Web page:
The most consistent problem from the beginning to the end of the film was Komaram Bheem’s depiction. Bheem and Rama are not portrayed as equals at all, with Rama’s character taking a clearly superior role. Rama is shown as tactical, literate, and scheming, while Bheem has great physical prowess and mentality. Rama’s goal of liberation for all Indians is seen as superior to Bheem simply wanting to save the life of one of his tribe members (a character even refers to Gondis as sheep). Bheem himself even says that “The tribal that I am, I could not understand” the depth and purpose of Rama’s actions in the film. While the two figures never met in real life, their goals were very similar – they both wanted to liberate tribal/Adivasi communities in Telugu speaking regions. Bheem’s character fills the trope of the “noble savage”, while Rama plays the civilized savior. At the end of the main part of the film, Bheem’s one request to Rama is to teach him how to read and write. Bheem’s real life inspiration was literate, impressive considering his background and the restrictions on education placed on him. Rama goes on to write “Jal, Jangal, Zameen” (Water, Forest, Land) – an Adivasi slogan coined by Bheem, not Rama. Rama’s superiority is also shown as he wears the sacred thread on his shoulder, worn only by the high castes. The first film made about the real life Alluri Sitarama Raju, played by Krishna in 1974, did not have him wearing the thread. Bheem also pretends to be a Muslim while hiding in Delhi, but Muslim characters are absent from the entire film, despite their prominence in anti-colonial movements.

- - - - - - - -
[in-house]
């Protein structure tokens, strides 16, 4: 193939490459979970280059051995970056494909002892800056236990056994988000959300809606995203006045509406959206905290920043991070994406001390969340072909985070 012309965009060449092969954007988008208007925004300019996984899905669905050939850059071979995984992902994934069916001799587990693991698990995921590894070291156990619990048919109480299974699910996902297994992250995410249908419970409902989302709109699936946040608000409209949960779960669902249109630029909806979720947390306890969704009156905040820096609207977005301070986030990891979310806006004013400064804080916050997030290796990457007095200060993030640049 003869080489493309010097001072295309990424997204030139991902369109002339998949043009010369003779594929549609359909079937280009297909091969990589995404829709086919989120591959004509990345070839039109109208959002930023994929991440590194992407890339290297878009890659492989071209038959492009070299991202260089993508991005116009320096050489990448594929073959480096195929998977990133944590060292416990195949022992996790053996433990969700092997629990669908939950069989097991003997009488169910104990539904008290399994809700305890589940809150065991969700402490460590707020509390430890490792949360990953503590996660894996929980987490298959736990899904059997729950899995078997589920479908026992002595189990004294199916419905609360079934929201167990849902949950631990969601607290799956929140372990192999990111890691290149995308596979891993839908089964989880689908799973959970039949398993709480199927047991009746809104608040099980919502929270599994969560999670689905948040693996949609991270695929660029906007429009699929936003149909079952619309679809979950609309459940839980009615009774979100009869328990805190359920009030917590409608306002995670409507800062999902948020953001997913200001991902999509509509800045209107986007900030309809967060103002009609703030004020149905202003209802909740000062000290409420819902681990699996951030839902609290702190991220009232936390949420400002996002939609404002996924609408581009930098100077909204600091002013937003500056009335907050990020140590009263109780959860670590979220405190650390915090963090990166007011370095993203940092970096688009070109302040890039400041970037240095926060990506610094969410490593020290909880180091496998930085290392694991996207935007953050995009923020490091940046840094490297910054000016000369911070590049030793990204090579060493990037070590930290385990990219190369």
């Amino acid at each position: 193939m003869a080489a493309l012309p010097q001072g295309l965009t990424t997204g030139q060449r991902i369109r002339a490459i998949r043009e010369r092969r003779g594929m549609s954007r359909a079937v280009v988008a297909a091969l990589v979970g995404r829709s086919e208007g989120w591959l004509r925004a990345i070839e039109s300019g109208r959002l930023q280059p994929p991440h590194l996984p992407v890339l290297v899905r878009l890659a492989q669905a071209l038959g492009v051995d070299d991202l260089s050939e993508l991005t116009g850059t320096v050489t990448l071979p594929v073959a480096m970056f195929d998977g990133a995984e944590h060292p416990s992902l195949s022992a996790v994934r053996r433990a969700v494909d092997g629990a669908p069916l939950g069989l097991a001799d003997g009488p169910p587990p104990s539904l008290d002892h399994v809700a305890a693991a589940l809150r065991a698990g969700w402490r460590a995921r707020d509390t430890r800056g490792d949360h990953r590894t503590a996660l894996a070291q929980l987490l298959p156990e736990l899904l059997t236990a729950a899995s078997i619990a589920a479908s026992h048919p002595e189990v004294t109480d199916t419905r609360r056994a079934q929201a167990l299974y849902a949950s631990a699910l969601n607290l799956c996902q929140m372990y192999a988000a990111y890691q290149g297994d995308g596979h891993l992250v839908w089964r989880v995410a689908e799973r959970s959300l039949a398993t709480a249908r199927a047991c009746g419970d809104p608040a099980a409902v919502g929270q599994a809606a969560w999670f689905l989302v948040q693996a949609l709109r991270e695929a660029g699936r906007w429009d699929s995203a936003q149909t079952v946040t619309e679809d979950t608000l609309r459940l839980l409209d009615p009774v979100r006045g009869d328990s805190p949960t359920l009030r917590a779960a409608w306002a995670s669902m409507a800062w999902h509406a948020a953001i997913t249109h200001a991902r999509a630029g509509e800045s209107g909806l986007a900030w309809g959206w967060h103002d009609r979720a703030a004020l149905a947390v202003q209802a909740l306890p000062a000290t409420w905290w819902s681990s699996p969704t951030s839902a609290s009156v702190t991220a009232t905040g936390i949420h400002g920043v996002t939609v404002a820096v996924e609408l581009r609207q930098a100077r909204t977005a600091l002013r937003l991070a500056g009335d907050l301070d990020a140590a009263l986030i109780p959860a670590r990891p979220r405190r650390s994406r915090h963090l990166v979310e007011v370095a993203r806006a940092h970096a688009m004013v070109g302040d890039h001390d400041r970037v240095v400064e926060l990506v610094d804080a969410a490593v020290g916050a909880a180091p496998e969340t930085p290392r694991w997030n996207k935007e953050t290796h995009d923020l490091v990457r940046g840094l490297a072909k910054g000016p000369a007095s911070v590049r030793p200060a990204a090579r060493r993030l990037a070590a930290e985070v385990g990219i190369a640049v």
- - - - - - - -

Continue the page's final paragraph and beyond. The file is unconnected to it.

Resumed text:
The most blatant Hindutva of RRR is in the climax and credits song sequence. The climax involves a now long-haired Rama shedding his top for a bow and arrow, as well as a tilak, or holy mark, on his forehead. Wearing saffron bottoms, it is clear who Rama’s representing – Rama the Hindu deity. In a political climate where “Jai Shree Ram” is chanted as atrocities are committed on Muslims, Christians, and caste-oppressed communities, this is a clear political choice. As Hindu Sanskrit chants play in the background of deified Rama, he eliminates British soldiers with his holy arrows. Rama makes his way out of the forest, a clear allusion to the Ramayana. This doesn’t come as a surprise as Rajamouli and his work is clearly inspired by Doordarshan and their work with using the Hindu myth as state propaganda. The Ramayana allusion isn’t subtle at all, with Rama’s lover being named Sita in the film. As Rama exits the forest, it’s clear who Bheem is in the story: Rama’s Hanuman, his servant, his inferior. Bheem’s role aside, the use of allusion to the Ramayana is notable due to its critiques from Dalit, Dravidian, and Feminist angles, as a story exemplifieng the brahminical patriarchy of Hindu society. Portraying the freedom struggle as a Hindu one, via Hindu iconography and allusion, creates a mythology of anti-colonial struggle as a Hindu struggle. The Indian flag used in multiple instances in the film was partially designed by the foundational thinker of Hindutva himself, Savarkar. The saffronisation of the freedom struggle is by all means in support of Hindutva ideology and practice.